I’ve a theory as to why John Stewart and Steven Colbert ‘retired’ from their former jobs as news satirists: they don’t need to satirize the news anymore because it now seems to satirize itself.
Take the 2016 presidential race, which already resembles an amusing Reality TV show with Donald Trump as he dominates polls and debates. Political commentators may try to explain this quirky situation by saying something like this: voters crave authenticity so desperately that they don’t mind Trump’s political incorrectness. If Trump’s political ambitions are a “circus act,” as CNN reported in this video before he began his campaign, then at least it’s an authentic one (so the reasoning goes).
Authenticity may explain Trump’s success, but something else is also happening. Trump has celebrity status—he’s a real-estate tycoon turned Reality TV star. Before him, many presidential and gubernatorial elections included celebrities (President Reagan in 1980, Minnesotan Governor Jesse Ventura in 1999, and Californian Governor Arnold Schwarzenegger in 2003).
Jesse "The Body"
Arnold "The Governator"
(Image from IMDb)
Kanye West rapping his way to the presidency?
Reality TV stars, celebrities, pop singers…as president? What’s happening here?
A plausible answer was provided by Neil Postman, an educator who founded a discipline called “Media Ecology,” the study of how media and technologies change our world and our understanding of it. Here’s the idea: new media and technologies don’t just add tools to our society—they dramatically change our way of life, especially the way we think.
(Image from Amazon)
“I mean ‘ecological’ in the same sense as the word is used by environmental scientists. One significant change generates total change. If you remove the caterpillars from a given habitat, you are not left with the same environment minus caterpillars: you have a new environment... This is how ecology of media works as well. A new technology does not add or subtract something. It changes everything.”
(For folks familiar with chaos theory, Postman uses 'ecology' in the sense of a dynamical system, where one change can create butterfly effects with large-scale, unpredictable consequences.)
What does all this have to do with politics? The technological shift from newspapers to screens, from lengthy dialogues (e.g., the Lincoln-Douglas debates) to digital sound bites (e.g., 'Tweeting’ political positions), changed the game of politics. Media like TV and Twitter have made us think about politics less in terms of news and more in terms of entertainment. TV and Twitter encourage flashy images and cursory comments, even online flaming (occasionally papers and books do too, but much less so). As a result, politics has become less informative and more entertaining. If it isn’t great showbiz, then it loses TV ratings and Internet traffic.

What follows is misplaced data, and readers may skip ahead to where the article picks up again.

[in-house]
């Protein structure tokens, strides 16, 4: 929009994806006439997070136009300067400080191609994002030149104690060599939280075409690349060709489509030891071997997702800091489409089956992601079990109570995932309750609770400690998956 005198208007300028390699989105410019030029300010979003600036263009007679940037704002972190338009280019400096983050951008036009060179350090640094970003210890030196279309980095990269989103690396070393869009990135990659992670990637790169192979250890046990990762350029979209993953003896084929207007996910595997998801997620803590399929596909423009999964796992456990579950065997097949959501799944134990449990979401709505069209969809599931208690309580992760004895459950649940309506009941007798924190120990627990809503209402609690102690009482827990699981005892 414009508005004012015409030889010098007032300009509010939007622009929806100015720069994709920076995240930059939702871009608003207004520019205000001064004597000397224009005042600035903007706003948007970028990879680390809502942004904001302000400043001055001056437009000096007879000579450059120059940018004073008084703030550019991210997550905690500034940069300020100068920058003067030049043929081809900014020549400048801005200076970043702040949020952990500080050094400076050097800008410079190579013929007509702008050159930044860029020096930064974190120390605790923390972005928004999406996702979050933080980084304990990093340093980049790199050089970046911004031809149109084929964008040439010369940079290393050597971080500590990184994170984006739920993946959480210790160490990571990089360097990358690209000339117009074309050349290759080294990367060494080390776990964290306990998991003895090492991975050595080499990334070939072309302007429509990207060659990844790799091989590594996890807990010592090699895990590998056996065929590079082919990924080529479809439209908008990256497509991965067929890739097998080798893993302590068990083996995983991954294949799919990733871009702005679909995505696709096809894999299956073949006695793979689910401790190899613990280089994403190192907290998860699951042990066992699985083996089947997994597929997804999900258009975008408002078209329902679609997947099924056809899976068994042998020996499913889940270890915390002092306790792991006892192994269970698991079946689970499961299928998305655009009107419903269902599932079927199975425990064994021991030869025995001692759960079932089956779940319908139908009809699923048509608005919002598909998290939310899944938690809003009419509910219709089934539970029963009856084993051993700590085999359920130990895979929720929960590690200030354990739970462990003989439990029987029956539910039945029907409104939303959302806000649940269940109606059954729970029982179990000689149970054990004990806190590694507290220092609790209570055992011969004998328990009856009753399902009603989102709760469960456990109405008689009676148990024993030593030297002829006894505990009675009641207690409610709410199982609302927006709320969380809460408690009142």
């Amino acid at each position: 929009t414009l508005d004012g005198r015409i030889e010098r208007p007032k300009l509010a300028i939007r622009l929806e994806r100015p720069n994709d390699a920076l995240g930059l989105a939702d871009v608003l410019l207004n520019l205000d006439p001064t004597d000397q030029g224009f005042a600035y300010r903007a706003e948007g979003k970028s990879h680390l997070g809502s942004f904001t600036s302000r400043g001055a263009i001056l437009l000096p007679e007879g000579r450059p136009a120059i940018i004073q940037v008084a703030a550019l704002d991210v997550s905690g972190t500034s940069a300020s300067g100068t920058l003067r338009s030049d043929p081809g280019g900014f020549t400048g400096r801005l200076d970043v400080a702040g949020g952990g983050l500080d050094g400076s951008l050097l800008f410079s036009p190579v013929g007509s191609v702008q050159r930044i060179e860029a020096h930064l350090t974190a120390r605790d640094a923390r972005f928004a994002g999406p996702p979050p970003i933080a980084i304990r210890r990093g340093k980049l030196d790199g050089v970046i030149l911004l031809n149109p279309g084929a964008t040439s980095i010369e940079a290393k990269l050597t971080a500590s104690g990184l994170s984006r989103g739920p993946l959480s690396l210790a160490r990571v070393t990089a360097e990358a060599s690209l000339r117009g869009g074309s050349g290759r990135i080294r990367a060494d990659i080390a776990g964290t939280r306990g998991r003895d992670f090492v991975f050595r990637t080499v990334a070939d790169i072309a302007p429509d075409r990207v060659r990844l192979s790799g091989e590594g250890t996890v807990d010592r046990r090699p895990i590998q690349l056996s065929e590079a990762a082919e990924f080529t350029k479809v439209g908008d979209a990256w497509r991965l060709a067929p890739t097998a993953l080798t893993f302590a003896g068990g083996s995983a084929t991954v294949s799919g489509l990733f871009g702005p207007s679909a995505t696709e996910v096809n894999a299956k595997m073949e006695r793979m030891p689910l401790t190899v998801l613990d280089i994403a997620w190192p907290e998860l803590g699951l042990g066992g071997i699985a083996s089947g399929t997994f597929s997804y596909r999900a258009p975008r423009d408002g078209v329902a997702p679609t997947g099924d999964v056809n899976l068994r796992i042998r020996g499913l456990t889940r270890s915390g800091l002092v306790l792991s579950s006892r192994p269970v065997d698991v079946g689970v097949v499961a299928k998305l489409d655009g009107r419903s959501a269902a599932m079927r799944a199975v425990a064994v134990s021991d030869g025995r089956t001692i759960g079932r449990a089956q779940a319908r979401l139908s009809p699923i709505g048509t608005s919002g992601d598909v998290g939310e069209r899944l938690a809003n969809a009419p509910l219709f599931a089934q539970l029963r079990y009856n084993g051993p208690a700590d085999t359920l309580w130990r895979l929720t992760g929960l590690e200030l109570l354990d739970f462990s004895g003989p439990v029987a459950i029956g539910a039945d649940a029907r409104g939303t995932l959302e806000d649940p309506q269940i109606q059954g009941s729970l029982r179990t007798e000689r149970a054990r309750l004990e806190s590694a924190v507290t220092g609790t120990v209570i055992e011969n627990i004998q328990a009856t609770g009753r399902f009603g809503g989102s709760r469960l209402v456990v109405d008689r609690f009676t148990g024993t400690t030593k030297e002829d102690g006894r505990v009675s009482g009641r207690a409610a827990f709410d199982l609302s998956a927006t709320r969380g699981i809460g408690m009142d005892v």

(Image from Amazon)
“the medium is the message.”
McLuhan meant that media do more than communicate information: media shape how people perceive information.
(A famous example is the Kennedy-Nixon debate—the first presidential debate to occur on live TV: people who watched the debate on TV felt Kennedy won, while people who listened to the debate on radio thought Nixon won—overall, Kennedy ‘looked’ better, which TV imagery magnified, but Nixon ‘sounded’ better, which radio amplified.)
Postman reworks (and in my opinion improves) McLuhan’s aphorism:
“the medium is the metaphor.”
What is the medium a metaphor for? For thought itself. In other words, different media enhance different kinds of thinking. TV and Twitter prompt quick thoughts good for brief reminders or short-term memory; newspapers and books suit deeper focus and intellectual analysis. In fact, this difference is a special case of the differences between screen vs print media: screens work better for multitasking, print for reflection.
What does this mean for the future of politics? In my opinion, Postman’s analysis is partially right but incomplete. If TV and digital screens continue to dominate civic discourse, then expect plenty of entertainment but little substance. On the bright side, however, new media have given new life to organizing. Civil protests and meetups are often organized online now, which is much easier than door-to-door canvassing. Clay Shirky makes this case in his book Here Comes Everybody, which argues that digital technology has lowered the transaction costs for organizing many people.
Perhaps in the end we get a paradox: new media positively affected civil organizing but negatively affected civic discourse. What sorts of future leaders that’ll leave us with remains to be seen.